Adventure quickens the pulse of young and old alike. Imagine standing on the summit of Mount Everest, mushing down Front Street in Nome or going on a photo safari in East Africa.
Such things fire the enthusiasms of children, but too often such dreams are set aside as they become adults.
But Monday third- and fourth-graders at Mountain View Elementary in Kenai learned that dreams can endure and come true.
Real-life adventurer Bob Hempstead, who lives on Ciechanski Road, has done all of the above and more. He showed slides, told stories and answered questions about his 2000 run in the Iditarod and his mountaineering adventures in Antarctica, Canada and Nepal.
He told the students they can get what they want if they focus and persevere.
"You need to set a goal. I wanted to climb Everest so bad," he said.
His audience was rapt and enthused.
Hempstead told the children that growing up in Nebraska's flatlands somehow gave him an urge to climb mountains. He came to Alaska in 1978 while in the Army and began climbing mountains. He went to work for Arco on the North Slope, a career that gives him the income and blocks of time off to pursue his passions.
In 1992, he summited Mount McKinley.
Since that time, Hempstead has resolved to tackle what mountain climbers call the seven summits: the tallest mountain on each of the seven continents. He has climbed Everest in Asia, Aconcagua in South America, McKinley, Kilimanjaro in Africa and Vinson Massif in Antarctica. He is planning to pursue the last two, Europe's Mount Elbrus and Mount Kosciusko in Australia.
His unique twist is that he carries a cowboy rope and tries to do rope tricks on each summit.
Hempstead began with pictures of the Antarctic expedition, where he was one year ago this week. Although it was the middle of the polar summer there, the mountain was frigid. Temperatures ranged from minus 10 to minus 30; the sun was up around the clock, but it moved in the wrong direction.
He also showed a series of pictures of his rookie race in the Iditarod two years ago. He talked about his lead dog, Tulip, and the amount of organization and endurance the race required.
One student asked if he had ever won a race like that.
"No," he replied. "But I always finish. ...
"A lot of things can go wrong on that race."
He showed slides of Mount Logan in Canada, which he described as a difficult technical climb. At one point, his team was weathered in for seven days with a two-day supply of food. They slogged through deep snow up a razor-thin ridge with precipices on either side. In such a situation, if anyone falls, the companions roped to them must jump off the cliff on the other side.
"Nobody ever fell," he said. "But it was tricky."
Hempstead wound up his presentation with pictures from two trips to Nepal culminating with a climb to the summit of Everest, nicknamed "the roof of the world."
He emphasized the dangers of the trek.
"There are a thousand ways to get really sick," he warned the students.
"I ended up getting stabbed, and they had to sew me up."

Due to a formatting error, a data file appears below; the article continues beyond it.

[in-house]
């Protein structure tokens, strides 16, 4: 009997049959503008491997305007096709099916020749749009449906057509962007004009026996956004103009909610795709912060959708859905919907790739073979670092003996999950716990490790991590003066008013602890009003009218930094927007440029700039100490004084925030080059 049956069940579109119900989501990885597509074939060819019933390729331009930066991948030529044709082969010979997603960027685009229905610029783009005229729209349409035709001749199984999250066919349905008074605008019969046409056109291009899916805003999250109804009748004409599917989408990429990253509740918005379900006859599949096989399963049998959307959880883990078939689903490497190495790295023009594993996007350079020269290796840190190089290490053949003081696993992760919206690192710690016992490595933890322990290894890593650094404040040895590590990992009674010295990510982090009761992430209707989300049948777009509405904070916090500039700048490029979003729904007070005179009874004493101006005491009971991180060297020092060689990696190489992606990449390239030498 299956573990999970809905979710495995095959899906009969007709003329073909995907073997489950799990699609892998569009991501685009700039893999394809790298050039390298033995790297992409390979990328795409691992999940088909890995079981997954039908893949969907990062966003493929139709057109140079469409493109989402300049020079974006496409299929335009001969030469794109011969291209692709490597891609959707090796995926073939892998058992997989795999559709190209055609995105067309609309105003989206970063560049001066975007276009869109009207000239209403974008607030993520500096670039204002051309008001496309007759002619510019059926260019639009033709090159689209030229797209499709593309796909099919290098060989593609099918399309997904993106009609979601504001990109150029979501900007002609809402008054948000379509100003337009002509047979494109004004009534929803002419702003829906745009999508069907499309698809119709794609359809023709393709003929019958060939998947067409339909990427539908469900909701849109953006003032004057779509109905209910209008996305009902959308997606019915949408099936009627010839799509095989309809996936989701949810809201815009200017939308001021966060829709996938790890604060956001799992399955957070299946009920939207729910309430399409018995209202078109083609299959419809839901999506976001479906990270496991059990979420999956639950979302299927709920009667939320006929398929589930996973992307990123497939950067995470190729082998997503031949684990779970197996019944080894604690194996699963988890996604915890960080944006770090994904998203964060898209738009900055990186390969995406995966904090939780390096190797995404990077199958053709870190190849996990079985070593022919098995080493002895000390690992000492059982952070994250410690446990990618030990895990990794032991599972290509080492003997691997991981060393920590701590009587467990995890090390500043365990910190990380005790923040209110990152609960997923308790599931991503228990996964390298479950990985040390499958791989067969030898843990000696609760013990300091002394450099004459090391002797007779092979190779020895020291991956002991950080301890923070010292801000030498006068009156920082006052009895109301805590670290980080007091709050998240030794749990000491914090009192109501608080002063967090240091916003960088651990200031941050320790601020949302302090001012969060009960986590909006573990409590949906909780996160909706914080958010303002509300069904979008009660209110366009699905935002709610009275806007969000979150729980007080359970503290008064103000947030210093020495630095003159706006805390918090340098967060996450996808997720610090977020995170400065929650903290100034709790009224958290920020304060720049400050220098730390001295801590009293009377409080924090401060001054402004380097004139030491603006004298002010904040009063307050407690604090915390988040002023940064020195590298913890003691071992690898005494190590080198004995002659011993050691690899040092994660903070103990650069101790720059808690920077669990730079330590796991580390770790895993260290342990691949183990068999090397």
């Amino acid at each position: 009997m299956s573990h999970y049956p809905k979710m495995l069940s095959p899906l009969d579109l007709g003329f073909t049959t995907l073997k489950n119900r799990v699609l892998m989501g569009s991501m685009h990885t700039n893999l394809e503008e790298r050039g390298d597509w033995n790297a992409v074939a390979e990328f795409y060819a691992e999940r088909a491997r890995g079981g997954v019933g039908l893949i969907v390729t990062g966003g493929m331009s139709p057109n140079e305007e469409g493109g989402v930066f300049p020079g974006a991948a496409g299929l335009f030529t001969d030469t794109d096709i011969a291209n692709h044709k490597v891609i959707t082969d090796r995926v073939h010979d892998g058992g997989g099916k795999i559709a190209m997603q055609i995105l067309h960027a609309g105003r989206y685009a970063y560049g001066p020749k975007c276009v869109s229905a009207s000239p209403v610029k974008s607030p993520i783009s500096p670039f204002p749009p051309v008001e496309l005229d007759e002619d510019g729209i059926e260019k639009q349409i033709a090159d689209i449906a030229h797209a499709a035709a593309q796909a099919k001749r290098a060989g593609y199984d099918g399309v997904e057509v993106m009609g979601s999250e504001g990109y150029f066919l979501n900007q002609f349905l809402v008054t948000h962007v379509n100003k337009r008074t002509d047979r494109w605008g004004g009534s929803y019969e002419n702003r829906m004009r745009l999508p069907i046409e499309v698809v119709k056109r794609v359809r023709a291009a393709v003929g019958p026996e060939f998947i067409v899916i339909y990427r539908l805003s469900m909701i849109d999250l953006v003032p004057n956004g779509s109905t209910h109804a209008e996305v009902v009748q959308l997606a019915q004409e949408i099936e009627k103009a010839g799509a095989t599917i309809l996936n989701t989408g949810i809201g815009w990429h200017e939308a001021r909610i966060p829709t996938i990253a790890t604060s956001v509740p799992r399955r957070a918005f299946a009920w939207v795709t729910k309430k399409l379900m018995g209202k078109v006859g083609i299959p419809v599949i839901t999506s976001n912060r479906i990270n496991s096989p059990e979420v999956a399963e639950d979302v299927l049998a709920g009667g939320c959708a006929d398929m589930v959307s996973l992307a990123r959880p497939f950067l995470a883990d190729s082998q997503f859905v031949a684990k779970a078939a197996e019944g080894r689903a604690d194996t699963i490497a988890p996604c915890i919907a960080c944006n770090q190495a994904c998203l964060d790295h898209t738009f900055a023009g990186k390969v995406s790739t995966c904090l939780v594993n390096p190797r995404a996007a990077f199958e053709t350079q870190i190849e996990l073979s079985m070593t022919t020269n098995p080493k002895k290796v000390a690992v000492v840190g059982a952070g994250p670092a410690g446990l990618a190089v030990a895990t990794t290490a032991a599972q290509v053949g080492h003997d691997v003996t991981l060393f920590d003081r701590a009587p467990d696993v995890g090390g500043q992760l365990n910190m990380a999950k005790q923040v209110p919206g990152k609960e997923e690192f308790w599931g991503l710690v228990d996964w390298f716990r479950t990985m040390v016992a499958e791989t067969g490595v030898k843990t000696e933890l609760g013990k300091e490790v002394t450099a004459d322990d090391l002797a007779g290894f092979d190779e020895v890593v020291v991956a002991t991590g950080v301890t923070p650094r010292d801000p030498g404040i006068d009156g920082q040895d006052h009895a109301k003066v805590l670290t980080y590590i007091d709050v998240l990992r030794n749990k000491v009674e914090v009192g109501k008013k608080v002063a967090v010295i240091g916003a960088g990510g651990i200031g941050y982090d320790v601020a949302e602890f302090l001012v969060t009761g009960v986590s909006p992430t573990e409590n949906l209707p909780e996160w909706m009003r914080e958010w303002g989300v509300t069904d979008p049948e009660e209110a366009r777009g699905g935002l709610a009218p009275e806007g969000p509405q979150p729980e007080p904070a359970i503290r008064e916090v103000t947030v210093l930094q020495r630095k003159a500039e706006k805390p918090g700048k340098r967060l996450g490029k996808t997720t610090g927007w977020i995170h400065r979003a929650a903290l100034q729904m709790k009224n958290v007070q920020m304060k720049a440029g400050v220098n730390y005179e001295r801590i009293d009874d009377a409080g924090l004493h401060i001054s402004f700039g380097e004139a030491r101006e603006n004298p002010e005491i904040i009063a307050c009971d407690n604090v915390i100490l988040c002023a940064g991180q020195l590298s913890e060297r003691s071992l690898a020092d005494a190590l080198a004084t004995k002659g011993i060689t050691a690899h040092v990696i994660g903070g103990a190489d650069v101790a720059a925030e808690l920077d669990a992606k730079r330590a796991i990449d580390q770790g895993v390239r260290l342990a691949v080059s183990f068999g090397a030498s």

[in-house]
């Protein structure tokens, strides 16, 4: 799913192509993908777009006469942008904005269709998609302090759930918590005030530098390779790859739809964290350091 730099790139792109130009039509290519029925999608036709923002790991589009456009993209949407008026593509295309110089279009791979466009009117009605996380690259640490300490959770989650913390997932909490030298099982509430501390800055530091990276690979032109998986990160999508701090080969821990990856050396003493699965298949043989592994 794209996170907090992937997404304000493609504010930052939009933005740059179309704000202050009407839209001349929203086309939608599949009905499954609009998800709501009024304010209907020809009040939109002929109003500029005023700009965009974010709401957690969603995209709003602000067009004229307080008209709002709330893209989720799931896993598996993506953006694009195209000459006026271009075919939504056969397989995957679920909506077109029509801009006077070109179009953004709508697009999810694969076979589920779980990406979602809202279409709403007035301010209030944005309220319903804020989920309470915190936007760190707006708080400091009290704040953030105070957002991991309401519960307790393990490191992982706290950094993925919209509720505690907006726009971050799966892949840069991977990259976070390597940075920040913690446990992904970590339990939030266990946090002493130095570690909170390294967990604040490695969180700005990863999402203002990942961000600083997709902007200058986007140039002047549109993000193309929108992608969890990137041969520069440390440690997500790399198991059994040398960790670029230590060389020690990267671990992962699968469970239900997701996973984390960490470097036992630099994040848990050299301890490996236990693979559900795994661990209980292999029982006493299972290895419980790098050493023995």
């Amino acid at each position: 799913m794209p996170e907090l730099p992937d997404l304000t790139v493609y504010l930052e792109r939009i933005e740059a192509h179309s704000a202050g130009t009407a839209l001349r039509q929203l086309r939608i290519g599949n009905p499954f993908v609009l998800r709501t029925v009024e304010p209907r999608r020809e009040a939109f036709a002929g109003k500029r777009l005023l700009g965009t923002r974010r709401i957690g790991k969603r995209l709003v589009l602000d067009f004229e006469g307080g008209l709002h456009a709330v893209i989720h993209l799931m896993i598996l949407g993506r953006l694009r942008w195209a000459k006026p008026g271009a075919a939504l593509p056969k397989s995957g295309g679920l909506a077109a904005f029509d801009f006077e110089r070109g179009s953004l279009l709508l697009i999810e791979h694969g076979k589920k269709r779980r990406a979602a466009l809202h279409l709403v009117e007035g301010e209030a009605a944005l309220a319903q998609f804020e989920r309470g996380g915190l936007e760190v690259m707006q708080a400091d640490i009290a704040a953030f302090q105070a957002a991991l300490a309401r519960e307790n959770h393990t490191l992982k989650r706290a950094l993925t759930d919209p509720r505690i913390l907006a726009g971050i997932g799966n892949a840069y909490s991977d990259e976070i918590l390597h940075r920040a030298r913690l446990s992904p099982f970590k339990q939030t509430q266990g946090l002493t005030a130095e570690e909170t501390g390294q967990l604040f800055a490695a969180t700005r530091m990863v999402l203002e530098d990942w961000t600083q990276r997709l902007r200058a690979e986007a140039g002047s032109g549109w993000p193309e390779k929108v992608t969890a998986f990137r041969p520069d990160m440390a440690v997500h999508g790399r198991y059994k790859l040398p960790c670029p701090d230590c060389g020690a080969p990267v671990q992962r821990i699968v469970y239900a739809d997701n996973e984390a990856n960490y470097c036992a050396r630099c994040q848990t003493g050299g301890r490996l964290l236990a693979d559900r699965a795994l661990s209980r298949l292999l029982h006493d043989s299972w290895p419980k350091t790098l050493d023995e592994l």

Mild weather helped him reach the top, but the mountain was intimidating. Nearly six miles above sea level, the summit is in what he called "the death zone" with too little air to support life without oxygen bottles.
"It was a pretty feeble rope trick up there," he told the kids.
Afterward, the children examined climbing gear Hempstead brought along and peppered him with questions. Sled dogs and Mount Everest were the main subjects. He told them Everest and the Iditarod were the most difficult of all his adventures.
For the most fun, he picked a photo safari he took after climbing Kilimanjaro.
The students were impressed.
"I think he's really cool, and he can do that kind of stuff," said fourth-grader Jake Cheek.
"I thought he was really inspiring," said fourth-grader Alexia Noel. "It's great that he has such goals and perseverance."
She does not want to climb big mountains herself, but she could see the appeal.
"You could really feel proud of yourself when you got to the top," she said.
Many expressed interest in mountain climbing, dog mushing and the safari. They found Hempstead's icy photos and his frank talk about fatal falls sobering, but they were inspired to think of their own potential adventures.
"I might start out with an easy mountain and work my way up," said third-grader Chad Franklin.
Zack Moore, also a third-grader, said he was interested in the emphasis on safety: having the right equipment, taking enough food and the cautionary tales about pitching camp on top of crevasses.
Quinn Sawyer said the parts about Everest were the most interesting, but he would be leery of trying such things himself.
"It would probably be scary and dangerous," he said.
Several said they were seriously interested in dog mushing and might take a crack at the Iditarod themselves someday. Others had other ideas, such as playing sports or capturing the Loch Ness monster.
"I have a mega goal," Cheek said. "It's the only goal I have: to become a professional hockey player."
Some decided to opt for less-stressful terrain.
Chyna Fisher said it reminded her of an incident when her dad had to outrun an avalanche, and she preferred safer adventures for herself.
Third-grader Rachael Quiriarte said, "I really want to go to Hawaii and figure out about animals and stuff."
The teachers were impressed, too.
John Wensley, whose fourth-grade class was in the room, said Hempstead's vivid tales helped make the adventure books his students read come alive.
"There is no greater way to tie it in than with real-life adventure," he said.
"And it teaches them some world geography."
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